Air flows from the Kalahari High Pressure cell to the costal low pressure. As the air subsides from the plateau and down the escarpment,

    It heats at Dry Adiabatic temperature lapse rate and become drier and hotter.

    This causes hot dry uncomfortable conditions which are generally replaced quickly with cold conditions associated with the cold front. It causes Veld fires.

  • Winter

    General winter conditions

    Anticyclones are in their northerly position and allow cold fronts to effect the country .

    Frontal rainfall over South Western Cape

    Temperatures are lower

    Dry conditions and clear skies over the interior

    Berg wind conditions

  • Summer

    General summer conditions

    Anticyclones are in their southerly position and allow generally prevent the cold fronts from effecting the country

    Higher temperatures and humidity.

    Cloud cover and rainfall over the interior

    Moisture front and squall line thunderstorms

    Test Yourself

    Question 1

    Refer to the diagram below and answer the questions that follow

    The diagram illustrates 1.1 (Berg Winds/Frontal rainfall), which occurs during

    1.2 (summer/winter). System labelled A is the 1.3 (South Indian/Kalahari) anticyclone. System labelled B is the 1.4 (heat/coastal) low. This condition results from adiabatic 1.5 (heating/cooling).



  • Question 2

    State whether the following statements are true or false

    2.1 The South Indian Anticyclone brings rainfall to the east coast in summer.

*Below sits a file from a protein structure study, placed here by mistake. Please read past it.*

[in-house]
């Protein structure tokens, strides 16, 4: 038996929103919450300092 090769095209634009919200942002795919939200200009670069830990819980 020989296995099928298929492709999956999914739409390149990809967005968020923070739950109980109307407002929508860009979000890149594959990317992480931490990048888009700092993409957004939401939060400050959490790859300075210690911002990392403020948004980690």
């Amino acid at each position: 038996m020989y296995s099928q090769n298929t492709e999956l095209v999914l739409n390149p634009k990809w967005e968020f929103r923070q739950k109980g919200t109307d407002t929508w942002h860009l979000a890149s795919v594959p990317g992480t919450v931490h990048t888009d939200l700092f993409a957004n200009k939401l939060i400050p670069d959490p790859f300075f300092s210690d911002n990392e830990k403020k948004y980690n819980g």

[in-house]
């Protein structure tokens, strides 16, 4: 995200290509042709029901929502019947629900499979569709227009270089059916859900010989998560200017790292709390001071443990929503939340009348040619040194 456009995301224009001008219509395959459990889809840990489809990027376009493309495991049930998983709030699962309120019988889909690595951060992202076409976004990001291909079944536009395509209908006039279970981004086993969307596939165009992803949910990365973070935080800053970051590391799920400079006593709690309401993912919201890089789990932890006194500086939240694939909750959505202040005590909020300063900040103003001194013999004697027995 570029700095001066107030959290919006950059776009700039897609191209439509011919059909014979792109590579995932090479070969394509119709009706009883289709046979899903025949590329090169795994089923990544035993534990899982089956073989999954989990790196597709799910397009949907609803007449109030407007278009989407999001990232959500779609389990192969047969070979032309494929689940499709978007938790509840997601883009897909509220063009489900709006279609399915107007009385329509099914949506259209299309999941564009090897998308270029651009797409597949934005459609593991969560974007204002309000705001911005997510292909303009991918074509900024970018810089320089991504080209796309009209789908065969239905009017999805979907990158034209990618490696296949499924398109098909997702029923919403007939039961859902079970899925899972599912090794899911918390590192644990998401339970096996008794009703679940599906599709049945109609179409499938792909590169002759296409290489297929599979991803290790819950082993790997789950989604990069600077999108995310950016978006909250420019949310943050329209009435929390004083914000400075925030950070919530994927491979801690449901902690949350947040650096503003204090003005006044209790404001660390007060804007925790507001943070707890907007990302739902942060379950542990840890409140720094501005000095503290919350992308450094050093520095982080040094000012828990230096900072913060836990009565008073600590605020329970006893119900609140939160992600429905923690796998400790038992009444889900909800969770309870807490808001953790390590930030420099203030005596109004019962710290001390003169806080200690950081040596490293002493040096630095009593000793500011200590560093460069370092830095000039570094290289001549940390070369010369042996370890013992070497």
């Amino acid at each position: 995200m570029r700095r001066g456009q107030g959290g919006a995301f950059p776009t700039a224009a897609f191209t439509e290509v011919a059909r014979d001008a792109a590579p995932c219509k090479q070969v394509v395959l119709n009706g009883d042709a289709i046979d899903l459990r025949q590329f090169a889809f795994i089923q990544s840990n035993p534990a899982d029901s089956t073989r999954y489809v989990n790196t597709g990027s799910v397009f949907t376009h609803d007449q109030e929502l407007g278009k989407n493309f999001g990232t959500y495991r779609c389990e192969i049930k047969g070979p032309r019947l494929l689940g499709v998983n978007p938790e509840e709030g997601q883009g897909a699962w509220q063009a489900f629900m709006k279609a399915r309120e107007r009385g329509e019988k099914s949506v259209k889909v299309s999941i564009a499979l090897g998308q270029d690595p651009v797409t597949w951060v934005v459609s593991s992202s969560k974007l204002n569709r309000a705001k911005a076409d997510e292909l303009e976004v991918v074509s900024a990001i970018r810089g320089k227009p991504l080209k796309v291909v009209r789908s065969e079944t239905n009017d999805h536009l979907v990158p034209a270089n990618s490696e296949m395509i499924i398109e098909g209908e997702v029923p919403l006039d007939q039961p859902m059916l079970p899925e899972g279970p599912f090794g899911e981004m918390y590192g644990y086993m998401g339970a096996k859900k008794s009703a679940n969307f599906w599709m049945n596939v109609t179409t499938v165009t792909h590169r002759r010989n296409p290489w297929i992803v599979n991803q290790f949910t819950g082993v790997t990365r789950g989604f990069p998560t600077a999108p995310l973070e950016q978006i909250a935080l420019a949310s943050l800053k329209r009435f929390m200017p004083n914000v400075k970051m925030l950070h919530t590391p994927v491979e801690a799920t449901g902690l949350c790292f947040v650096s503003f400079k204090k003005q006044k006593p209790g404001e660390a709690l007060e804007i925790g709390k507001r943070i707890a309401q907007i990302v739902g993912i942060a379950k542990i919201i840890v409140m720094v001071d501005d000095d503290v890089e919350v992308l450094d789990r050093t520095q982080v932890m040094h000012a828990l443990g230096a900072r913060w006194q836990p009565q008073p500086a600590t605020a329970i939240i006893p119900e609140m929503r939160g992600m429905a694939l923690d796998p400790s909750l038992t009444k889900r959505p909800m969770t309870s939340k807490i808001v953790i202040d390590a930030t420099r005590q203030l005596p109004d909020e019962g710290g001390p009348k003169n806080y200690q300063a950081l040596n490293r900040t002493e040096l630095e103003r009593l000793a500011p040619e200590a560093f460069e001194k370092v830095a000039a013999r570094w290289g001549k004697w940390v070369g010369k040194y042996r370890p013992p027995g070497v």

2.2 Adiabatic cooling and cold air over the ocean creates a strong inversion layer over the west coast.

    2.3 The Kalahari Anticyclone is well developed during summer.

    2.4 The South Indian Anticyclone moves northwards during winter.

    2.5 Anticyclones generally cause clear skies.

    2.6 Anticyclones are associated with unstable conditions

    Improve your Skills

    Question 1

    Study the synoptic map and answer the questions that follow

    1.1 Name systems A, B and C

    1.2.1 State the season represented by the synoptic map.

    1.2.2 Give reasons for your answer to QUESTION 1.2.1

    1.3.1 State whether the Kalahari Anticyclone will be well developed or poorly developed.

    1.3.2 Explain answer to QUESTION 1.3.1

    1.4.1 State the weather conditions that the interior of South Africa will experience.

    1.5.1 Will the South Western Cape experience rainfall?

    1.5.2 Give reasons for your answer to QUESTION 1.5.1

    1.6 Compare the possible rainfall the east coast and west coast will experience and give reasons for you answer.

  • Question 2

    Study the diagram and answer the questions that follow:

    2.1. Explain the term temperature inversion

    2.2 Name the anticyclone labelled A

    2.3 Explain how the inversion layer develops inversion layer

    2.4 Clear skies with limited/no rainfall is expected over the Highveld. Give reasons for these weather conditions

    2.5 Will the inversion be higher or lower than its current position during the summer months?

    2.6 The vertical positional change of the inversion from winter to summer is of great importance to farmers on the South African plateau. Explain this statement.

    Question 3

    Study the diagram and answer the questions that follow:

    3.1 What is meant by the term storm line as mentioned in the statement above?

    3.2 Describe some of the processes (air movement, influx of air) which lead to line thunderstorms occurring.

    3.3 What name is given to the band of low pressure that extends across the South African interior along which line thunderstorms develop?

    3.4 Do line thunderstorms develop on the eastern or western side of the band of low pressure?

    3.5 Discuss the consequences of line thunderstorms for farming activities in South Africas interior.